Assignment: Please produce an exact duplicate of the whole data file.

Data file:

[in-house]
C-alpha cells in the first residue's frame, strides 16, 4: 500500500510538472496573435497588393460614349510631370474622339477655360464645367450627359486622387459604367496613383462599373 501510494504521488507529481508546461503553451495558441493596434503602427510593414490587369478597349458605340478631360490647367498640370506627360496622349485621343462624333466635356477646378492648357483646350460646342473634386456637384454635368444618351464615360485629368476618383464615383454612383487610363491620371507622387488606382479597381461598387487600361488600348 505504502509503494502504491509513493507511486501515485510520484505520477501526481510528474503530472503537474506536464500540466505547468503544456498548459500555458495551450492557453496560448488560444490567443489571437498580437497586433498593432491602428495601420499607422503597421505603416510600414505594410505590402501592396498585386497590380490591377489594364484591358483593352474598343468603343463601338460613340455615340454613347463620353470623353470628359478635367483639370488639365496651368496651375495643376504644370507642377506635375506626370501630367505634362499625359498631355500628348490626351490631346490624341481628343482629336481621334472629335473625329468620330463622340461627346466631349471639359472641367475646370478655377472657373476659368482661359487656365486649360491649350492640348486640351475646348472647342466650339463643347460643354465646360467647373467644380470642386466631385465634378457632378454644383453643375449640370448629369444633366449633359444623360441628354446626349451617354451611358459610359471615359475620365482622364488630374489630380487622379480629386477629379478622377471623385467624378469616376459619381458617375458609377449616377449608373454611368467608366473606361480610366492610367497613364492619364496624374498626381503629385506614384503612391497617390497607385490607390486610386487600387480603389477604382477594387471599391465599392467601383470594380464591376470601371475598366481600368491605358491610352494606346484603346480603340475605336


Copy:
[in-house]
C-alpha cells in the first residue's frame, strides 16, 4: 500500500510538472496573435497588393460614349510631370474622339477655360464645367450627359486622387459604367496613383462599373 501510494504521488507529481508546461503553451495558441493596434503602427510593414490587369478597349458605340478631360490647367498640370506627360496622349485621343462624333466635356477646378492648357483646350460646342473634386456637384454635368444618351464615360485629368476618383464615383454612383487610363491620371507622387488606382479597381461598387487600361488600348 505504502509503494502504491509513493507511486501515485510520484505520477501526481510528474503530472503537474506536464500540466505547468503544456498548459500555458495551450492557453496560448488560444490567443489571437498580437497586433498593432491602428495601420499607422503597421505603416510600414505594410505590402501592396498585386497590380490591377489594364484591358483593352474598343468603343463601338460613340455615340454613347463620353470623353470628359478635367483639370488639365496651368496651375495643376504644370507642377506635375506626370501630367505634362499625359498631355500628348490626351490631346490624341481628343482629336481621334472629335473625329468620330463622340461627346466631349471639359472641367475646370478655377472657373476659368482661359487656365486649360491649350492640348486640351475646348472647342466650339463643347460643354465646360467647373467644380470642386466631385465634378457632378454644383453643375449640370448629369444633366449633359444623360441628354446626349451617354451611358459610359471615359475620365482622364488630374489630380487622379480629386477629379478622377471623385467624378469616376459619381458617375458609377449616377449608373454611368467608366473606361480610366492610367497613364492619364496624374498626381503629385506614384503612391497617390497607385490607390486610386487600387480603389477604382477594387471599391465599392467601383470594380464591376470601371475598366481600368491605358491610352494606346484603346480603340475605336